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Shoshone Forest Eyes New Rec Permits

THERMOPOLIS — In April 2001, Absaroka Bicycles owner Rick Roach submitted a proposal to the U.S. Forest Service to provide guided mountain bike trips into the Shoshone National Forest.

Last week, almost 10 years later, Roach finally got the answer …

Farm subsidies a complex mix of financial aid, politics & markets

Since the 1930s, the federal government has managed an increasingly complex system of subsidies, direct payments, incentives and other financial assistance to American farmers, all with the goal of making the difficult and risky work of farming less volatile and more sustainable, particularly for small, family operations. But even some who participate in the system concede that it is far from perfect, often producing unintended consequences and counterintuitive results.

Jobs, energy, policy & markets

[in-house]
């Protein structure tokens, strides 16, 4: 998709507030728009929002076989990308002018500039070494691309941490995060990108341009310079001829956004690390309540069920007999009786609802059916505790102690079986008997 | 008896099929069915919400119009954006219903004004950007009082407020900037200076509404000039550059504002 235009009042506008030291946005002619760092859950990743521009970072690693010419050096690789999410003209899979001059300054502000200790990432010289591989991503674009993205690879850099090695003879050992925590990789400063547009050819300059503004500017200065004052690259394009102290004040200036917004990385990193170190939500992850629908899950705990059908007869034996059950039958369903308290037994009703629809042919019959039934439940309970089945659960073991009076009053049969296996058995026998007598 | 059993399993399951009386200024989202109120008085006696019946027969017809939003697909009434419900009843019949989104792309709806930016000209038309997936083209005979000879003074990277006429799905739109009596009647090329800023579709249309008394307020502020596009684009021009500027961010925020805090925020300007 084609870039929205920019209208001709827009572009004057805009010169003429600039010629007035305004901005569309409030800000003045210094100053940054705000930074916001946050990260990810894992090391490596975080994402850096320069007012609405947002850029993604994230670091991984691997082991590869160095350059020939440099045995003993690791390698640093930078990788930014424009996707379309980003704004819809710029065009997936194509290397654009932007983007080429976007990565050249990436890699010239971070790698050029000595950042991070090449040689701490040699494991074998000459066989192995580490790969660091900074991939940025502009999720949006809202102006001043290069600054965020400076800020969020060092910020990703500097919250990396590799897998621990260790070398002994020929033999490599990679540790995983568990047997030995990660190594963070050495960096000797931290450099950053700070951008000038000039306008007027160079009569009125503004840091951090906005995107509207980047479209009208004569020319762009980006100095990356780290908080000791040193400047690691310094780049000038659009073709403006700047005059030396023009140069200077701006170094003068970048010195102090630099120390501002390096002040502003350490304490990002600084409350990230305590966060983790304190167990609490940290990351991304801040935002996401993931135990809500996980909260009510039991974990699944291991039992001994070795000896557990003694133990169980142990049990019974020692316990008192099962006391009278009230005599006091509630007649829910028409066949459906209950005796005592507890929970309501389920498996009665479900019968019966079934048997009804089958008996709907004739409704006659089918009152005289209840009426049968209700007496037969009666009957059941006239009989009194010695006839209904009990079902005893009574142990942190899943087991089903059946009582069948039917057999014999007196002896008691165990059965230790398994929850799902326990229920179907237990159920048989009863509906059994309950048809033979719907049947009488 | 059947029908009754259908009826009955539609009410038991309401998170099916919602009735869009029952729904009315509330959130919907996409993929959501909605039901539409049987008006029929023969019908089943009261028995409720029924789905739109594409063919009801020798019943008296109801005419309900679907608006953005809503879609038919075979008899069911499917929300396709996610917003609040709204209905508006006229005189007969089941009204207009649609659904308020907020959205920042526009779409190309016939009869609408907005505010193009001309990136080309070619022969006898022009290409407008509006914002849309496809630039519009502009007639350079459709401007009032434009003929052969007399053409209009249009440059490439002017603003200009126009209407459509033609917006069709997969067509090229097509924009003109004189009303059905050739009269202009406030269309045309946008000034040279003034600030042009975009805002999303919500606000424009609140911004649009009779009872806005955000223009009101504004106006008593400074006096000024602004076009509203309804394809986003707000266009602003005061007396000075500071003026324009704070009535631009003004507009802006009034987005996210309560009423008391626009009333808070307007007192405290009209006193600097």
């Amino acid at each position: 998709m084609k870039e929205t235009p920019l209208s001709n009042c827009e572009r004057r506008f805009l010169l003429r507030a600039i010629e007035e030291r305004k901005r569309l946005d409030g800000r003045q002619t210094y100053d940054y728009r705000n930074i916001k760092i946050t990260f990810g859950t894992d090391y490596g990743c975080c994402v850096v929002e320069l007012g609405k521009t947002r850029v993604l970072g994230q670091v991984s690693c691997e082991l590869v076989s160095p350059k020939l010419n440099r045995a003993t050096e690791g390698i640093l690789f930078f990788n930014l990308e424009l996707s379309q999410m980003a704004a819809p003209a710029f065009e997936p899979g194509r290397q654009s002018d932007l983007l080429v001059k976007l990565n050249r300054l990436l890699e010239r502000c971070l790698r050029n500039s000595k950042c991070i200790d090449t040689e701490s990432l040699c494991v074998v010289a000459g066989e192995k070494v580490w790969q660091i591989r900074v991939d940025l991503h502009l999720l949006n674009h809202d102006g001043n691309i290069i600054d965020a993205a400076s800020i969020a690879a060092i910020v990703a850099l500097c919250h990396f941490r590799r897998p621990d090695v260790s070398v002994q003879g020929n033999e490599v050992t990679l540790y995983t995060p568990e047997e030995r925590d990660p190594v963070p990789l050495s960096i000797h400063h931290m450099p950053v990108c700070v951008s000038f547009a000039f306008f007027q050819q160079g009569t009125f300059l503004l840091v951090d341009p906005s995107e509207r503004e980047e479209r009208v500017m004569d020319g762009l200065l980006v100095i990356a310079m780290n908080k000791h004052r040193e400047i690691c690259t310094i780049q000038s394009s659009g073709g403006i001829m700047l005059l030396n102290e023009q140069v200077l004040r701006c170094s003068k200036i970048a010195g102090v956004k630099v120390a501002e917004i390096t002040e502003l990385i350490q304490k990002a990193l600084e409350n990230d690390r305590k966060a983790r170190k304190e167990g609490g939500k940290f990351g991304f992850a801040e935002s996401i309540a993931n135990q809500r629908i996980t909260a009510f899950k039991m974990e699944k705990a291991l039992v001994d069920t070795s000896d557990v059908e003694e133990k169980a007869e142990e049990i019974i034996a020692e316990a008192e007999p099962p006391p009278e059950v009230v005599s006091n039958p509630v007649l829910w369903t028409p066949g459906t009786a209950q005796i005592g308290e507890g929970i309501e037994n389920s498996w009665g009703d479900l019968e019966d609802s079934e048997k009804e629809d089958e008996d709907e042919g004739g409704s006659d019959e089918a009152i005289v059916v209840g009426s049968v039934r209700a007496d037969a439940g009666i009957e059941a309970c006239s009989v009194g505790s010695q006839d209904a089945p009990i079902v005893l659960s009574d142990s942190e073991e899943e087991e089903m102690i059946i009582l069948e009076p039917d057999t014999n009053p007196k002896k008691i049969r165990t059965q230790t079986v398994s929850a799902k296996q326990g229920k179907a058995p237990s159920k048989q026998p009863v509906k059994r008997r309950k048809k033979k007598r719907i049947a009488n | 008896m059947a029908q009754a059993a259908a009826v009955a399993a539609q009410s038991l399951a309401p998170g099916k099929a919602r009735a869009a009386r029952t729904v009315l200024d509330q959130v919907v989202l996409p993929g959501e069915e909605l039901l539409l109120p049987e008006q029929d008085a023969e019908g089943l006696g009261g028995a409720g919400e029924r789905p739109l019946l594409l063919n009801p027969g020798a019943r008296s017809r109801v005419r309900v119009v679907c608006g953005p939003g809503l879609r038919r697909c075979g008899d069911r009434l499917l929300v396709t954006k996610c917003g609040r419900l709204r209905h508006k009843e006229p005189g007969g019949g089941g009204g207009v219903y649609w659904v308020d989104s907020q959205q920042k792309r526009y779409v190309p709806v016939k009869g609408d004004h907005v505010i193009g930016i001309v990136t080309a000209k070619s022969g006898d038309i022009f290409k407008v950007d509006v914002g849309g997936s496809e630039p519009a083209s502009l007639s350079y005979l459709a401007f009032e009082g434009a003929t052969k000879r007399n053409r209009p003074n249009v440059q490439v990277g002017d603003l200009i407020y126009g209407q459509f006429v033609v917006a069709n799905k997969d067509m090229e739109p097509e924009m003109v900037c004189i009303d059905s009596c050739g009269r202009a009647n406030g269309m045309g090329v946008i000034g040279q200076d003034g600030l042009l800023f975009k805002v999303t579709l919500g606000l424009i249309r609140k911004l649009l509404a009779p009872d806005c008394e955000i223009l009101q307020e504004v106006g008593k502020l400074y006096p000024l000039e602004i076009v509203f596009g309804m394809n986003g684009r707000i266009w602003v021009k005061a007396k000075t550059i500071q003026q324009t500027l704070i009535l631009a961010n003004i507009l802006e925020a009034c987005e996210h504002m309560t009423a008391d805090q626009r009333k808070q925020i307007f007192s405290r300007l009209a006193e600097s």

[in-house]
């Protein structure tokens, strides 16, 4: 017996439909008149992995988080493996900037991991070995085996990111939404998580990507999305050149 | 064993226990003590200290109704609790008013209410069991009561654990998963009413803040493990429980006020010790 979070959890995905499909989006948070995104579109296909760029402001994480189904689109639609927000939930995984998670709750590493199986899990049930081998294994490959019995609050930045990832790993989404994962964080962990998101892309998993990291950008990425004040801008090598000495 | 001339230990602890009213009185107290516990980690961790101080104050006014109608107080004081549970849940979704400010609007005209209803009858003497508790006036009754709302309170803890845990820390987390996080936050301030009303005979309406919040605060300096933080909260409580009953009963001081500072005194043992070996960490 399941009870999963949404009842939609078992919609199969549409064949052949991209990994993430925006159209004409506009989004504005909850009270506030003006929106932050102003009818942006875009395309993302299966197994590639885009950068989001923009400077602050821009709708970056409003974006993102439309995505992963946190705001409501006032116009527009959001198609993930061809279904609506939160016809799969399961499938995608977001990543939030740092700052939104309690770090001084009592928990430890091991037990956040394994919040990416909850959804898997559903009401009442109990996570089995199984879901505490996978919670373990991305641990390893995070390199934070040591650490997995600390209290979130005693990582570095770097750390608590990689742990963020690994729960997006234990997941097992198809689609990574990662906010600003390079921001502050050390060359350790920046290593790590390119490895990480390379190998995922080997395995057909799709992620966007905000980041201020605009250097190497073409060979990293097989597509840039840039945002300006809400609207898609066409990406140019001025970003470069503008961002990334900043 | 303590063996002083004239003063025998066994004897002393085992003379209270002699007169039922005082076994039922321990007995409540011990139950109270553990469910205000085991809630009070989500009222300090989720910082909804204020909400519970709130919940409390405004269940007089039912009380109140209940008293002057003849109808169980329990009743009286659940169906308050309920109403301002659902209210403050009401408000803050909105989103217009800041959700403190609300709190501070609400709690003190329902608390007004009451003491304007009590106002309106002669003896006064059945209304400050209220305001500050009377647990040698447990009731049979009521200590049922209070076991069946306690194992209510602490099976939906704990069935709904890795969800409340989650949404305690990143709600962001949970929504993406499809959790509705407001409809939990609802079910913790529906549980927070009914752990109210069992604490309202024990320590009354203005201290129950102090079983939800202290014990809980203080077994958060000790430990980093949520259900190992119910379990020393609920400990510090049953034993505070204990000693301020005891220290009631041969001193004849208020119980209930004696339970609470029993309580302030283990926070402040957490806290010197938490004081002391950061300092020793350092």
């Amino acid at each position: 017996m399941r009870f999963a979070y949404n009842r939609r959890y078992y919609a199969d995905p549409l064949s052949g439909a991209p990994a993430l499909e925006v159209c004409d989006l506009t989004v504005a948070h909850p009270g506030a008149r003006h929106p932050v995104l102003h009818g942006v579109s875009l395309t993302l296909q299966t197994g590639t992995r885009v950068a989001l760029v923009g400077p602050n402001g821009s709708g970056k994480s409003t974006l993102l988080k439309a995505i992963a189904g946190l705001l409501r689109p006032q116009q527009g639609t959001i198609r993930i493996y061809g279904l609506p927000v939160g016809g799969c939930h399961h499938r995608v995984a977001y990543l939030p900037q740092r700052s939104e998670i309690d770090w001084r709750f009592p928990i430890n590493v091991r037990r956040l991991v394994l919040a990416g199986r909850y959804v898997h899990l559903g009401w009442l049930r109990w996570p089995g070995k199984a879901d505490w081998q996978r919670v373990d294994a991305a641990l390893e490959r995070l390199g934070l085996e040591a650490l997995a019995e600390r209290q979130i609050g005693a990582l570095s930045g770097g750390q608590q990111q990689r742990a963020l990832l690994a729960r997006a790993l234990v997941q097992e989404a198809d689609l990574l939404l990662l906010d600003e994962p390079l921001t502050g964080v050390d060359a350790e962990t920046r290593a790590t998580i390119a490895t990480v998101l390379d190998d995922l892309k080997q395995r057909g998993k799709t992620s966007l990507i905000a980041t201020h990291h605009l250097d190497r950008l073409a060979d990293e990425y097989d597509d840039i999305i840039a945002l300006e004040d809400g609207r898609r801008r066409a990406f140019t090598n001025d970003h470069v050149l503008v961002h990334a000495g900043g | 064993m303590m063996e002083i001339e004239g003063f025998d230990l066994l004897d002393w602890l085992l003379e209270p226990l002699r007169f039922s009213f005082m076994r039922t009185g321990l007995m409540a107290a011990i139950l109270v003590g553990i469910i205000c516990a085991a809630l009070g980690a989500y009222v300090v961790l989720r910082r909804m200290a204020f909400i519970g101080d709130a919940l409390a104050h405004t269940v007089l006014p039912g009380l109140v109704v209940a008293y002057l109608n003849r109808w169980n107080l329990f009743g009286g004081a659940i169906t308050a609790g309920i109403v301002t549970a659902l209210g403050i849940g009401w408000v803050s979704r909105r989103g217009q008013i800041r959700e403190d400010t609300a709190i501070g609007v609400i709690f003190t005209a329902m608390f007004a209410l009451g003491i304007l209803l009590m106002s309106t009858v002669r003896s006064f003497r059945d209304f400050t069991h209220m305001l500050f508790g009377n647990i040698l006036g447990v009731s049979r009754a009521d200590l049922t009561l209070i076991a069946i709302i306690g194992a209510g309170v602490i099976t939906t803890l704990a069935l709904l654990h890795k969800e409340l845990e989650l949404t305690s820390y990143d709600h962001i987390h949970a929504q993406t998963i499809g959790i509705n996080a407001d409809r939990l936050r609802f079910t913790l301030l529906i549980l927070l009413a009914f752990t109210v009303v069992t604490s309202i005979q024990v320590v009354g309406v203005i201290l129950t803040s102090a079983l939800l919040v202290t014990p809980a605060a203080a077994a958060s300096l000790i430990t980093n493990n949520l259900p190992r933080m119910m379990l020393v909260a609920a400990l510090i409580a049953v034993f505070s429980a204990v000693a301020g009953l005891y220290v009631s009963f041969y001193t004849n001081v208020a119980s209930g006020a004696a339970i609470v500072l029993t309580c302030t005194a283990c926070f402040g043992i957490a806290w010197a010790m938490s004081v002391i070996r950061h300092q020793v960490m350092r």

How to best preserve American jobs, protect the environment and reduce the country's dependence on foreign sources of fossil fuels is the subject of two views — one from U.S. Senator John Barrasso and the other from David Wendt, president of The Jackson Hole Center for Global Affairs.

One Man’s Mystery Leads to a Backlash Against Fracking

Meeks used to have abundant water on his small alfalfa ranch, a 40-acre plot speckled with apple and plum trees northeast of the Wind River Mountains and about five miles outside the town of Pavillion. For 35 years he drew it clear and sweet from a well just steps from the front door of the plain, eight-room ranch house that he owns with his wife, Donna. Neighbors would stop off the rural dirt road on their way to or from work in the gas fields to fill plastic jugs; the water was better than at their own homes. But in the spring of 2005, Meeks' water had turned fetid. His tap ran cloudy, and the water shimmered with rainbow swirls across a filmy top. The scent was sharp, like gasoline. And after 20 minutes — scarcely longer than you'd need to fill a bathtub — the pipes shuttered and popped and ran dry.